Frequent flier miles are a real and powerful commodity. Not only can they be redeemed for free or discounted flights, but they can also be used at hotels, car rental agencies and even some stores and restaurants. Worldwide, travelers earn an estimated 650 billion frequent flier miles each year through ticket purchases and affiliate credit card programs [source: Phipps].
But what if your fraction of that 650 billion isn't enough? What if your airline requires 25,000 miles for a free ticket to Australia, and you only have 24,000? No worries, mate! It's easy and legal to purchase frequent flier miles directly from the airline for roughly 28 cents a mile. American Airlines sells as few as 1,000 miles for $27.50 and as many as 40,000 miles for $1,000 [source: American Airlines]. Delta has a 2,000-mile minimum and will sell a maximum of 60,000 miles to the same user in the same year [source: Delta].
And what if you have the opposite problem? What if you're sitting on thousands of frequent flier miles that you'll never use? All of the major airlines allow you to give your frequent flier miles to friends and family or transfer the miles to another account holder with the same airline. Some airlines even throw in bonus miles as a reward for transfers.
But what if you just want to trade in your airline miles for cash? You can't -- legally. The fine print of all major frequent flier membership agreements includes a clause that prohibits such transactions. That said, there are many online brokers who work in the miles-for-cash underworld, connecting mileage holders with buyers. Here's how it works:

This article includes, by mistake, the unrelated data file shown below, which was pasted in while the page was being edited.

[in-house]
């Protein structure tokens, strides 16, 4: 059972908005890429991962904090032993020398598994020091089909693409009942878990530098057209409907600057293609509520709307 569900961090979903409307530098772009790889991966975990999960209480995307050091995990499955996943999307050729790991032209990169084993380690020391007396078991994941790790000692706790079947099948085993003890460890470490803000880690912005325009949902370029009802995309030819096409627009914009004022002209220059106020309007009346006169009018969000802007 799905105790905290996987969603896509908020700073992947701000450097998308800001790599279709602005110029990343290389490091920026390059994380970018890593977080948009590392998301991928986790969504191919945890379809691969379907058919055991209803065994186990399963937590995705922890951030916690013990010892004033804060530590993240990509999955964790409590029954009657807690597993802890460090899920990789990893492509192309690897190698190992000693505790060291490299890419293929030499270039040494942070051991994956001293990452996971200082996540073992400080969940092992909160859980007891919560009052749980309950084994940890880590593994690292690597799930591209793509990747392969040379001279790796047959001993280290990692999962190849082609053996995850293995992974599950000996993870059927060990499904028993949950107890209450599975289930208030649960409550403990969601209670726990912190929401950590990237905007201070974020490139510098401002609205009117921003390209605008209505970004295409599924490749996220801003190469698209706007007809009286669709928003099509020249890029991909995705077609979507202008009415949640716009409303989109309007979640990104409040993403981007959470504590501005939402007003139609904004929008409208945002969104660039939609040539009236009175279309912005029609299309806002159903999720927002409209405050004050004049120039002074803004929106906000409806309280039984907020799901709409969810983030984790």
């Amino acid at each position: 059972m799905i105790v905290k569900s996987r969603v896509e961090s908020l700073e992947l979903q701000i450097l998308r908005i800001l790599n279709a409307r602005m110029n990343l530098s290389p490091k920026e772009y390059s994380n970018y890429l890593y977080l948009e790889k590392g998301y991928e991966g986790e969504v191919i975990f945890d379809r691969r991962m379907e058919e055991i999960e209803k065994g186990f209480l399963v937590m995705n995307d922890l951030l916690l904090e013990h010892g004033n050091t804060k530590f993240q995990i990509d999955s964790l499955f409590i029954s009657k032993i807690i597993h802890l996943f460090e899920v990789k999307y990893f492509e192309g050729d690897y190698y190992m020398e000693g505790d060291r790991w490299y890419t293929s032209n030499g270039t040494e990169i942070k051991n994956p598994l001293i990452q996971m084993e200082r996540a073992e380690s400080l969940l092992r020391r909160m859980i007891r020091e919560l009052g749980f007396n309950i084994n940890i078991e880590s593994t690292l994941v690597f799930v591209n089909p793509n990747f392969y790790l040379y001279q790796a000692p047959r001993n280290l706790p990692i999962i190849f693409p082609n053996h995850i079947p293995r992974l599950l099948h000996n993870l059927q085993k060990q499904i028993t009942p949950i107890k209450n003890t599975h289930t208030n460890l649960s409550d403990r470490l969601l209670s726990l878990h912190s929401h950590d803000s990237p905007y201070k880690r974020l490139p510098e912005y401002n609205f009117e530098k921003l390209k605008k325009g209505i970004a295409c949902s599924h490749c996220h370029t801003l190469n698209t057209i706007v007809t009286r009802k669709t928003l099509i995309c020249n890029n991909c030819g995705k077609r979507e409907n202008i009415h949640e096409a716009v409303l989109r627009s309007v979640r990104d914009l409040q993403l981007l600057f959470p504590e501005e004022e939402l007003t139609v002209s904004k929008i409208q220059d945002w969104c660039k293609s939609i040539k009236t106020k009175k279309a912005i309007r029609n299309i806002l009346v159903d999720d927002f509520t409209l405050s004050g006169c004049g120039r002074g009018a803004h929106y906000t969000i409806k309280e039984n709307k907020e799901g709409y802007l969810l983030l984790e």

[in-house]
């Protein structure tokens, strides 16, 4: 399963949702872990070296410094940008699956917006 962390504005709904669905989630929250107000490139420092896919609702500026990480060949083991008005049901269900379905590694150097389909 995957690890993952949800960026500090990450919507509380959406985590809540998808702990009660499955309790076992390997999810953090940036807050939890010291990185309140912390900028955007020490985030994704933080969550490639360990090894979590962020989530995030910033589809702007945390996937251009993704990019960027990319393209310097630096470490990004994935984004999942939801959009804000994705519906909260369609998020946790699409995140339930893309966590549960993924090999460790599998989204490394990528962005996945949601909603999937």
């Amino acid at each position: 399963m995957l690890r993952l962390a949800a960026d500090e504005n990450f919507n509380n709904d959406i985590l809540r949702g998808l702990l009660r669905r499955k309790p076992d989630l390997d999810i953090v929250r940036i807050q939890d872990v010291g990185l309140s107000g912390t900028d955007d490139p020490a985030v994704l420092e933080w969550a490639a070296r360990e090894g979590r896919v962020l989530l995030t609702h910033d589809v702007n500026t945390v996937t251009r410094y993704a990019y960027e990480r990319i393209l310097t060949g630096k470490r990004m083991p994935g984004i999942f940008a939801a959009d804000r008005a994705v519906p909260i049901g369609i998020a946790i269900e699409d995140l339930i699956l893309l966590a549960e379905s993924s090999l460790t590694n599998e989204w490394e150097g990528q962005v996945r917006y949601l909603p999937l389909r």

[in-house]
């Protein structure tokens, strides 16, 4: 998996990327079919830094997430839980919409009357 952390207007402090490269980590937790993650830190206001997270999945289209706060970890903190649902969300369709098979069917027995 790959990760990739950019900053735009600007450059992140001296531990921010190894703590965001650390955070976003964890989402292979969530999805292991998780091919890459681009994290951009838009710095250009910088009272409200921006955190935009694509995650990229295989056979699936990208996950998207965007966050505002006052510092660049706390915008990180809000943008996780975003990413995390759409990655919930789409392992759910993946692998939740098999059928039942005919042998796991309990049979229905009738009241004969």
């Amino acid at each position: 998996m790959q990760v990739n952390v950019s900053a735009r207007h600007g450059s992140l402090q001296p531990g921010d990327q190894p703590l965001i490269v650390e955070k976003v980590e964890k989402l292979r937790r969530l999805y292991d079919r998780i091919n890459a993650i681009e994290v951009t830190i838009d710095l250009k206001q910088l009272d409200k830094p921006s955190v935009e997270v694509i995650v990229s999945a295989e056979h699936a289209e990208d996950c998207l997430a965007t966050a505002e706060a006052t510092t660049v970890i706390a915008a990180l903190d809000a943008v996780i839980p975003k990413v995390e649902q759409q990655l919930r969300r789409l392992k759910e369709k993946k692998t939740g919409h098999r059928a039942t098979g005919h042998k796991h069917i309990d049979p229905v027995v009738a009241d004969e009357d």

- Mileage owners submit information about how many miles they carry with a specific frequent flyer program and how much money they want per mile (usually between 1 and 2 cents)
- Ticket buyers enter their travel requests and how many miles they're looking for.
- If the broker finds a buyer, he or she sends the buyer's information to the seller, who then purchases a ticket in the buyer's name, stipulating that the buyer is "family."
- The broker overnights a check to the buyer, minus his or her own fees. [source: Phipps]
In November 2009, a U.S. District Court judge in Washington, D.C., ruled against several such brokers in a civil suit brought by Alaska Airlines. The judge agreed with the prosecution's argument that unauthorized purchases robbed available seats from legitimate mileage holders and resulted in a "loss of goodwill" toward the airline [source: Winship].
Frequent flyers argue that they shouldn't have to resort to such shady dealings, since they've earned these miles and can use them as they please. Unfortunately, most membership agreements clearly stipulate that members don't "own" anything. Remember that the next time your accumulated mileage "expires."
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